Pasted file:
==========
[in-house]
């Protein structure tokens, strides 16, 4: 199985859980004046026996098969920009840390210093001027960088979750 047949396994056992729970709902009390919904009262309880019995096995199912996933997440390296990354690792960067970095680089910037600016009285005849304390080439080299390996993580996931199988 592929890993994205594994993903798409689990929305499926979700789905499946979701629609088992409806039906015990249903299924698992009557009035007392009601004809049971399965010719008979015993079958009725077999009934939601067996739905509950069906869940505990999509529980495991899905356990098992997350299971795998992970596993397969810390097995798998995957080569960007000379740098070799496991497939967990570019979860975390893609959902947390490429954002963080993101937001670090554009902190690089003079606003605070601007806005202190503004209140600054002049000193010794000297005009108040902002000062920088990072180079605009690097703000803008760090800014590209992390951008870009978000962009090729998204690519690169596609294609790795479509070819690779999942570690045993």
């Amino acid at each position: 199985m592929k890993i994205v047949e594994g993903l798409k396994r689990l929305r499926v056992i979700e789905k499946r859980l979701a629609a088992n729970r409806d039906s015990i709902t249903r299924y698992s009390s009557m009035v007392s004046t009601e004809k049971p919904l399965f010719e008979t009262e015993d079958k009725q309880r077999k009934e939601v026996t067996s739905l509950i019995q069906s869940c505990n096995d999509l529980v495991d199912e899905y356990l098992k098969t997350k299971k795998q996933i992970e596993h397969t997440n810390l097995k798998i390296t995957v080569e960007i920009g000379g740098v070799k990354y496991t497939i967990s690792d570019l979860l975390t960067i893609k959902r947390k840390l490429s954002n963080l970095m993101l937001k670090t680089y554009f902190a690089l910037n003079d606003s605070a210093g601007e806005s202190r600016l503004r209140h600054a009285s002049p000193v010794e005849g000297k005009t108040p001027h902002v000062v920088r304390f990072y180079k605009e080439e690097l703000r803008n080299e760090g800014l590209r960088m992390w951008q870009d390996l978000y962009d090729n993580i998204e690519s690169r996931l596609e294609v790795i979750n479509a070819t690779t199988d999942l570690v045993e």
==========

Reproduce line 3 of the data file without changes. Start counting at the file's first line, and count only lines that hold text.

């Amino acid at each position: 199985m592929k890993i994205v047949e594994g993903l798409k396994r689990l929305r499926v056992i979700e789905k499946r859980l979701a629609a088992n729970r409806d039906s015990i709902t249903r299924y698992s009390s009557m009035v007392s004046t009601e004809k049971p919904l399965f010719e008979t009262e015993d079958k009725q309880r077999k009934e939601v026996t067996s739905l509950i019995q069906s869940c505990n096995d999509l529980v495991d199912e899905y356990l098992k098969t997350k299971k795998q996933i992970e596993h397969t997440n810390l097995k798998i390296t995957v080569e960007i920009g000379g740098v070799k990354y496991t497939i967990s690792d570019l979860l975390t960067i893609k959902r947390k840390l490429s954002n963080l970095m993101l937001k670090t680089y554009f902190a690089l910037n003079d606003s605070a210093g601007e806005s202190r600016l503004r209140h600054a009285s002049p000193v010794e005849g000297k005009t108040p001027h902002v000062v920088r304390f990072y180079k605009e080439e690097l703000r803008n080299e760090g800014l590209r960088m992390w951008q870009d390996l978000y962009d090729n993580i998204e690519s690169r996931l596609e294609v790795i979750n479509a070819t690779t199988d999942l570690v045993e």